zarkorr-01Back in 1996 when I was living in New Jersey, a friend and I spotted Zarkorr! The Invader in the local Blockbuster (You youngsters can look that up.)  To be honest, I got it just to piss my friend off since he couldn’t decide on what to rent.  We go back home and watch the thing.  Lo and behold and it turns out to be just as bad as expected, but surprisingly entertaining.  We’re given this gem through a sub-label of Full Moon Features: Monster Island Entertainment.

The plot goes thusly: an alien race decides to ‘test’ Earth by sending a giant monster (Zarkorr) against a champion of their choosing.  This champion is a New Jersey postal employee.  No, I’m not kidding.  The employee (Tommy) is contacted by an alien mental projection that looks like a ‘tiny mall tramp’.  zarkorr-02The aliens chose him because he’s literally the most average man on Earth.  Zarkorr (which has emerged from a mountain on the west coast) is traveling east towards Tommy–to kill him.  Tommy must figure out a way to kill it before it reaches him and kills him. 

Tommy panics and rushes to the local Jersey television station where he sees a ‘cryptozoologist’ (Stephanie) talking about it.  She thinks he’s a nut and he panics, grabs a gun from a security guard and takes her hostage.  Police arrive and it zarkorr-04looks as if Tommy’s going to jail or an asylum.  Fortunately for him, one of the two policeman (George) is a conspiracy nut and believes Tommy’s tall tale.  He helps him escape and Tommy eventually convinces Stephanie he’s not a lunatic.  The three of them spend the rest of the movie figuring out how a postal employee can defeat a 180 foot tall monster.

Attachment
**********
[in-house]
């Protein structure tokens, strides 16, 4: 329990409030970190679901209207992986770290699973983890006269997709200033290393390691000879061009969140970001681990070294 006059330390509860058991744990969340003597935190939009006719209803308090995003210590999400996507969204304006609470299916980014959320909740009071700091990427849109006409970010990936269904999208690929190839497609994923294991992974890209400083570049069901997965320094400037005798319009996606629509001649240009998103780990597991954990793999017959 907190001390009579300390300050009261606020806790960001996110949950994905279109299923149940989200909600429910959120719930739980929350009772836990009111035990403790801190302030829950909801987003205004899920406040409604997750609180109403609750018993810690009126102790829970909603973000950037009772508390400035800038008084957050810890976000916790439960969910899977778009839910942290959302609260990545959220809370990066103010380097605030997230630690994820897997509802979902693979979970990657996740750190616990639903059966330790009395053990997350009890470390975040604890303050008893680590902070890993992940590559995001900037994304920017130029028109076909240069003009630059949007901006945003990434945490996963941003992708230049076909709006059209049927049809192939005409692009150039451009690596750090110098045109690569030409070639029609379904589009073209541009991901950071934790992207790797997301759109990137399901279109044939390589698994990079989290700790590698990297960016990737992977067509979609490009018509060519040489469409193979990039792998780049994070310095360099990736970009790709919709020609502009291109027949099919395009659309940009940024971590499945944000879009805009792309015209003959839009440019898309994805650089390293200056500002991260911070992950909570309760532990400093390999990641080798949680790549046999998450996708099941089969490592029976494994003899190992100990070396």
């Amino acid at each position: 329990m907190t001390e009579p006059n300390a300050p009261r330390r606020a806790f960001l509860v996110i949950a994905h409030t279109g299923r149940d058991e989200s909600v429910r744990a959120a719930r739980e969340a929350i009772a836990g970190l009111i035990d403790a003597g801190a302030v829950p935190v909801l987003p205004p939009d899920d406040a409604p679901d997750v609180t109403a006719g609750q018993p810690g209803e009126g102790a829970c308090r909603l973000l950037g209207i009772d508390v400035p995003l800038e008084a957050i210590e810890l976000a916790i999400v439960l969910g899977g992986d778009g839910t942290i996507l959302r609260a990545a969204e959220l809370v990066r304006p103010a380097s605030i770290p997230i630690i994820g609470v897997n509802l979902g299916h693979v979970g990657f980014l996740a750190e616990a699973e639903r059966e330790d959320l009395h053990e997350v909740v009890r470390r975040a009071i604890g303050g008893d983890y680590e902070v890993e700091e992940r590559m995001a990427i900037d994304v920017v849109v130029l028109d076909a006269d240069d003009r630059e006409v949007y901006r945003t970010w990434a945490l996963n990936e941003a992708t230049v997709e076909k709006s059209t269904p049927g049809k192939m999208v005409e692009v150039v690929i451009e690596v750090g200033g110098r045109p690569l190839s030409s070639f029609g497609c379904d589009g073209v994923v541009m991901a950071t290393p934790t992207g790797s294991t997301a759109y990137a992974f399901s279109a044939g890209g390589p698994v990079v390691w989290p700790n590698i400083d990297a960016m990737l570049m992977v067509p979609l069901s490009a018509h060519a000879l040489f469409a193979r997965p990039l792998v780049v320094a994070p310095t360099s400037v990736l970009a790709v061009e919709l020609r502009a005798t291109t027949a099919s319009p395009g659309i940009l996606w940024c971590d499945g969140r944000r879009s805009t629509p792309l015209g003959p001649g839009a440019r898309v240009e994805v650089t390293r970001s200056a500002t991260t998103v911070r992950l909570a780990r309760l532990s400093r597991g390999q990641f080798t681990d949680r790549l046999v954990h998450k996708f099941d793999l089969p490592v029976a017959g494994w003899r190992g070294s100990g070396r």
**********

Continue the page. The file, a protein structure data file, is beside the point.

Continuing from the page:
zarkorr-06Okay, this movie is bad.  One might have a decent Bar Mitzvah with the entire budget.  Maybe.  Zarkorr’s costume design is decent, but the special effects were probably generated with an Amiga.  Cherry bombs are likely the pyrotechnics, and acting varies from acceptable to abysmal. 

Despite all that, I enjoyed the hell out of Zarkorr.  Its strength lies in the humor and silliness of the plot and dialogue.  Zarkorr emphasizes its tongue in cheek nature to hide its meager production values.  Nobody tries to zarkorr-03convince you that you’re watching a serious movie.

Amidst the silliness and one-liners, there is actually a skeleton of a decent plot here.  My fondest wish for this movie is that someone might buy the rights to it and remake it with an actual budget.  With some TLC, it could be the kaiju version of Ghostbusters (1984.)

BONUS ROUND!  Zarkorr’s Theme Song:

 

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A Nifty Kaiju Movie: Gamera, Guardian of the Universe

gamera-gou-01Gamera, Guardian of the Universe (1995) is a giant monster movie that is far better than it has any right to be.